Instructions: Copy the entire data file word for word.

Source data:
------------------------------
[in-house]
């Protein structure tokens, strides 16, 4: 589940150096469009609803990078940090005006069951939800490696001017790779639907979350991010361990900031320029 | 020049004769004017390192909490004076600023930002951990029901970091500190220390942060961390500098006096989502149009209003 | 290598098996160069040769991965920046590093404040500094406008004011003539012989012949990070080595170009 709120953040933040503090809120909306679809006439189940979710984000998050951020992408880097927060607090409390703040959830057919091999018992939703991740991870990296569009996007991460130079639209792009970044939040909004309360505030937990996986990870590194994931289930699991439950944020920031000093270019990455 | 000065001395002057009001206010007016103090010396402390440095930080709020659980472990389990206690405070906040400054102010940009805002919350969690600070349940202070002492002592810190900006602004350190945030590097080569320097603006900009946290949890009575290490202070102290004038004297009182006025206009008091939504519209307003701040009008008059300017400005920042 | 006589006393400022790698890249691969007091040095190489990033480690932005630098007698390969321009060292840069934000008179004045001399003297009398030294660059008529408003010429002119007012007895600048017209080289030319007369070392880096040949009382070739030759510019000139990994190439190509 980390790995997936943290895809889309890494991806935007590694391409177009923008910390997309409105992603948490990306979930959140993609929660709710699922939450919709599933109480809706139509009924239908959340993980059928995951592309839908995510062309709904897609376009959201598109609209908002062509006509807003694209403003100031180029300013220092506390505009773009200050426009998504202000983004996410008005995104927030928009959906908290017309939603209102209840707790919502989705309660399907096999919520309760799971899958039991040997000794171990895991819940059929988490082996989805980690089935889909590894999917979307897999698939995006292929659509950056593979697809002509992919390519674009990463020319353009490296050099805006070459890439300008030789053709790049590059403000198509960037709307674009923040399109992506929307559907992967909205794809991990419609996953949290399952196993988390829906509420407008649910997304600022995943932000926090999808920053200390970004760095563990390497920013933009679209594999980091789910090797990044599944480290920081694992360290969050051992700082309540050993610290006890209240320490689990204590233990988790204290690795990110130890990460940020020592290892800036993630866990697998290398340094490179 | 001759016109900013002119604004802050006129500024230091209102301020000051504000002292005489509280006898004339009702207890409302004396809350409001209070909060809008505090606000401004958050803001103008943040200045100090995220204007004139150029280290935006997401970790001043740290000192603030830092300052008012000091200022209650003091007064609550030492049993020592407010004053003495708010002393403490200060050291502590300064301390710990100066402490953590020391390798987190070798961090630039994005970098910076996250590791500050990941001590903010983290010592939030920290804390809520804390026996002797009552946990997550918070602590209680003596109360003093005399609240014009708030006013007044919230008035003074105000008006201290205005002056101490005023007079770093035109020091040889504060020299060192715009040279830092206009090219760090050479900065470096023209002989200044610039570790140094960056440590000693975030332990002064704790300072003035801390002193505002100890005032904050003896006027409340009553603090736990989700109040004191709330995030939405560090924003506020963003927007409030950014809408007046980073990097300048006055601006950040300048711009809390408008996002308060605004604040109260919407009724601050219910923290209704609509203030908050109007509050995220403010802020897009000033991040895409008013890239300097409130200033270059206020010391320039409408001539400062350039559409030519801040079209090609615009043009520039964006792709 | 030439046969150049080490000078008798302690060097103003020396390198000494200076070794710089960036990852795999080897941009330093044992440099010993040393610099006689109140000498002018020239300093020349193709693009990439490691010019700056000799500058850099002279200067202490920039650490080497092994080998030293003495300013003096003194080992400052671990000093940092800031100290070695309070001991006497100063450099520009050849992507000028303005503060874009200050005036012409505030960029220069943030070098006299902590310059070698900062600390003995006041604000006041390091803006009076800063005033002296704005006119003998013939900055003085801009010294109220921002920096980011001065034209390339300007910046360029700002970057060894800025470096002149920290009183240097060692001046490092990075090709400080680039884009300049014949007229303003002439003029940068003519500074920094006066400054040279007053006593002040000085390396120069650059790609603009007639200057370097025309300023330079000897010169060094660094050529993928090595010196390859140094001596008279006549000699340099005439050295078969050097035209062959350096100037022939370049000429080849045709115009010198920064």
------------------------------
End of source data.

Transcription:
[in-house]
């Protein structure tokens, strides 16, 4: 589940150096469009609803990078940090005006069951939800490696001017790779639907979350991010361990900031320029 | 020049004769004017390192909490004076600023930002951990029901970091500190220390942060961390500098006096989502149009209003 | 290598098996160069040769991965920046590093404040500094406008004011003539012989012949990070080595170009 709120953040933040503090809120909306679809006439189940979710984000998050951020992408880097927060607090409390703040959830057919091999018992939703991740991870990296569009996007991460130079639209792009970044939040909004309360505030937990996986990870590194994931289930699991439950944020920031000093270019990455 | 000065001395002057009001206010007016103090010396402390440095930080709020659980472990389990206690405070906040400054102010940009805002919350969690600070349940202070002492002592810190900006602004350190945030590097080569320097603006900009946290949890009575290490202070102290004038004297009182006025206009008091939504519209307003701040009008008059300017400005920042 | 006589006393400022790698890249691969007091040095190489990033480690932005630098007698390969321009060292840069934000008179004045001399003297009398030294660059008529408003010429002119007012007895600048017209080289030319007369070392880096040949009382070739030759510019000139990994190439190509 980390790995997936943290895809889309890494991806935007590694391409177009923008910390997309409105992603948490990306979930959140993609929660709710699922939450919709599933109480809706139509009924239908959340993980059928995951592309839908995510062309709904897609376009959201598109609209908002062509006509807003694209403003100031180029300013220092506390505009773009200050426009998504202000983004996410008005995104927030928009959906908290017309939603209102209840707790919502989705309660399907096999919520309760799971899958039991040997000794171990895991819940059929988490082996989805980690089935889909590894999917979307897999698939995006292929659509950056593979697809002509992919390519674009990463020319353009490296050099805006070459890439300008030789053709790049590059403000198509960037709307674009923040399109992506929307559907992967909205794809991990419609996953949290399952196993988390829906509420407008649910997304600022995943932000926090999808920053200390970004760095563990390497920013933009679209594999980091789910090797990044599944480290920081694992360290969050051992700082309540050993610290006890209240320490689990204590233990988790204290690795990110130890990460940020020592290892800036993630866990697998290398340094490179 | 001759016109900013002119604004802050006129500024230091209102301020000051504000002292005489509280006898004339009702207890409302004396809350409001209070909060809008505090606000401004958050803001103008943040200045100090995220204007004139150029280290935006997401970790001043740290000192603030830092300052008012000091200022209650003091007064609550030492049993020592407010004053003495708010002393403490200060050291502590300064301390710990100066402490953590020391390798987190070798961090630039994005970098910076996250590791500050990941001590903010983290010592939030920290804390809520804390026996002797009552946990997550918070602590209680003596109360003093005399609240014009708030006013007044919230008035003074105000008006201290205005002056101490005023007079770093035109020091040889504060020299060192715009040279830092206009090219760090050479900065470096023209002989200044610039570790140094960056440590000693975030332990002064704790300072003035801390002193505002100890005032904050003896006027409340009553603090736990989700109040004191709330995030939405560090924003506020963003927007409030950014809408007046980073990097300048006055601006950040300048711009809390408008996002308060605004604040109260919407009724601050219910923290209704609509203030908050109007509050995220403010802020897009000033991040895409008013890239300097409130200033270059206020010391320039409408001539400062350039559409030519801040079209090609615009043009520039964006792709 | 030439046969150049080490000078008798302690060097103003020396390198000494200076070794710089960036990852795999080897941009330093044992440099010993040393610099006689109140000498002018020239300093020349193709693009990439490691010019700056000799500058850099002279200067202490920039650490080497092994080998030293003495300013003096003194080992400052671990000093940092800031100290070695309070001991006497100063450099520009050849992507000028303005503060874009200050005036012409505030960029220069943030070098006299902590310059070698900062600390003995006041604000006041390091803006009076800063005033002296704005006119003998013939900055003085801009010294109220921002920096980011001065034209390339300007910046360029700002970057060894800025470096002149920290009183240097060692001046490092990075090709400080680039884009300049014949007229303003002439003029940068003519500074920094006066400054040279007053006593002040000085390396120069650059790609603009007639200057370097025309300023330079000897010169060094660094050529993928090595010196390859140094001596008279006549000699340099005439050295078969050097035209062959350096100037022939370049000429080849045709115009010198920064």